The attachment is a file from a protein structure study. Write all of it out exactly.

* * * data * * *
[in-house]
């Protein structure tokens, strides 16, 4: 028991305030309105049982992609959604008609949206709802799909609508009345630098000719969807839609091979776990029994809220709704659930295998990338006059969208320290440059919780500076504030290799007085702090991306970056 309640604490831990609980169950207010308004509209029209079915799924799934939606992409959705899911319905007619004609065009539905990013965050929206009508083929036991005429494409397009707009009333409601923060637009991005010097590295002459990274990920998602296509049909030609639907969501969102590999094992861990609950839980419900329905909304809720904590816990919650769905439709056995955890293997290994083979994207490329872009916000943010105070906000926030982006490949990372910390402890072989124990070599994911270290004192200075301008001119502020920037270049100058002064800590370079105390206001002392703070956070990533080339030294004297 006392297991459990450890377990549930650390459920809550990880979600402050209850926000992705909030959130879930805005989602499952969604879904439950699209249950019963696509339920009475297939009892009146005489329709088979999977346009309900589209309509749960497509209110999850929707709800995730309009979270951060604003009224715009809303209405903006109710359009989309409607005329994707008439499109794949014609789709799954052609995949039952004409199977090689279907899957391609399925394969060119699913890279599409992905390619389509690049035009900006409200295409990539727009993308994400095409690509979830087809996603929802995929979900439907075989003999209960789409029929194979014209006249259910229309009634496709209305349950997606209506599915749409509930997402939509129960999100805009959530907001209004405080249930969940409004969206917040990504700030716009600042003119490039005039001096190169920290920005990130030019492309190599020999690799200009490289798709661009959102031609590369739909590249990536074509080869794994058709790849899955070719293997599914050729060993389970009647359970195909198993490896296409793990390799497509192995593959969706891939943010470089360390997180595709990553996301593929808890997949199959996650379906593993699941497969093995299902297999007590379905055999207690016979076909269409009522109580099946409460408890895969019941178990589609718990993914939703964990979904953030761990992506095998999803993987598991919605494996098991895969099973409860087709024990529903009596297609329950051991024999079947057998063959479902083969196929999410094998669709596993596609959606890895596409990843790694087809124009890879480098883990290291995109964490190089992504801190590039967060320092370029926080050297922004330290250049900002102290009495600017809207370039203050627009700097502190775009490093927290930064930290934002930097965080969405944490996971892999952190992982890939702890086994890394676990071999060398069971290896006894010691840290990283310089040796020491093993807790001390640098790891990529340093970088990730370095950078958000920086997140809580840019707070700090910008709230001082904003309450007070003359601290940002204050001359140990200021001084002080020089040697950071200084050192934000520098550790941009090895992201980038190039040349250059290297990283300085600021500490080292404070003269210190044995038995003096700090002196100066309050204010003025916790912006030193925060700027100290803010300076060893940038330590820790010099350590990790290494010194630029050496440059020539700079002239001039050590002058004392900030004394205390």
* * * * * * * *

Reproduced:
[in-house]
């Protein structure tokens, strides 16, 4: 028991305030309105049982992609959604008609949206709802799909609508009345630098000719969807839609091979776990029994809220709704659930295998990338006059969208320290440059919780500076504030290799007085702090991306970056 309640604490831990609980169950207010308004509209029209079915799924799934939606992409959705899911319905007619004609065009539905990013965050929206009508083929036991005429494409397009707009009333409601923060637009991005010097590295002459990274990920998602296509049909030609639907969501969102590999094992861990609950839980419900329905909304809720904590816990919650769905439709056995955890293997290994083979994207490329872009916000943010105070906000926030982006490949990372910390402890072989124990070599994911270290004192200075301008001119502020920037270049100058002064800590370079105390206001002392703070956070990533080339030294004297 006392297991459990450890377990549930650390459920809550990880979600402050209850926000992705909030959130879930805005989602499952969604879904439950699209249950019963696509339920009475297939009892009146005489329709088979999977346009309900589209309509749960497509209110999850929707709800995730309009979270951060604003009224715009809303209405903006109710359009989309409607005329994707008439499109794949014609789709799954052609995949039952004409199977090689279907899957391609399925394969060119699913890279599409992905390619389509690049035009900006409200295409990539727009993308994400095409690509979830087809996603929802995929979900439907075989003999209960789409029929194979014209006249259910229309009634496709209305349950997606209506599915749409509930997402939509129960999100805009959530907001209004405080249930969940409004969206917040990504700030716009600042003119490039005039001096190169920290920005990130030019492309190599020999690799200009490289798709661009959102031609590369739909590249990536074509080869794994058709790849899955070719293997599914050729060993389970009647359970195909198993490896296409793990390799497509192995593959969706891939943010470089360390997180595709990553996301593929808890997949199959996650379906593993699941497969093995299902297999007590379905055999207690016979076909269409009522109580099946409460408890895969019941178990589609718990993914939703964990979904953030761990992506095998999803993987598991919605494996098991895969099973409860087709024990529903009596297609329950051991024999079947057998063959479902083969196929999410094998669709596993596609959606890895596409990843790694087809124009890879480098883990290291995109964490190089992504801190590039967060320092370029926080050297922004330290250049900002102290009495600017809207370039203050627009700097502190775009490093927290930064930290934002930097965080969405944490996971892999952190992982890939702890086994890394676990071999060398069971290896006894010691840290990283310089040796020491093993807790001390640098790891990529340093970088990730370095950078958000920086997140809580840019707070700090910008709230001082904003309450007070003359601290940002204050001359140990200021001084002080020089040697950071200084050192934000520098550790941009090895992201980038190039040349250059290297990283300085600021500490080292404070003269210190044995038995003096700090002196100066309050204010003025916790912006030193925060700027100290803010300076060893940038330590820790010099350590990790290494010194630029050496440059020539700079002239001039050590002058004392900030004394205390």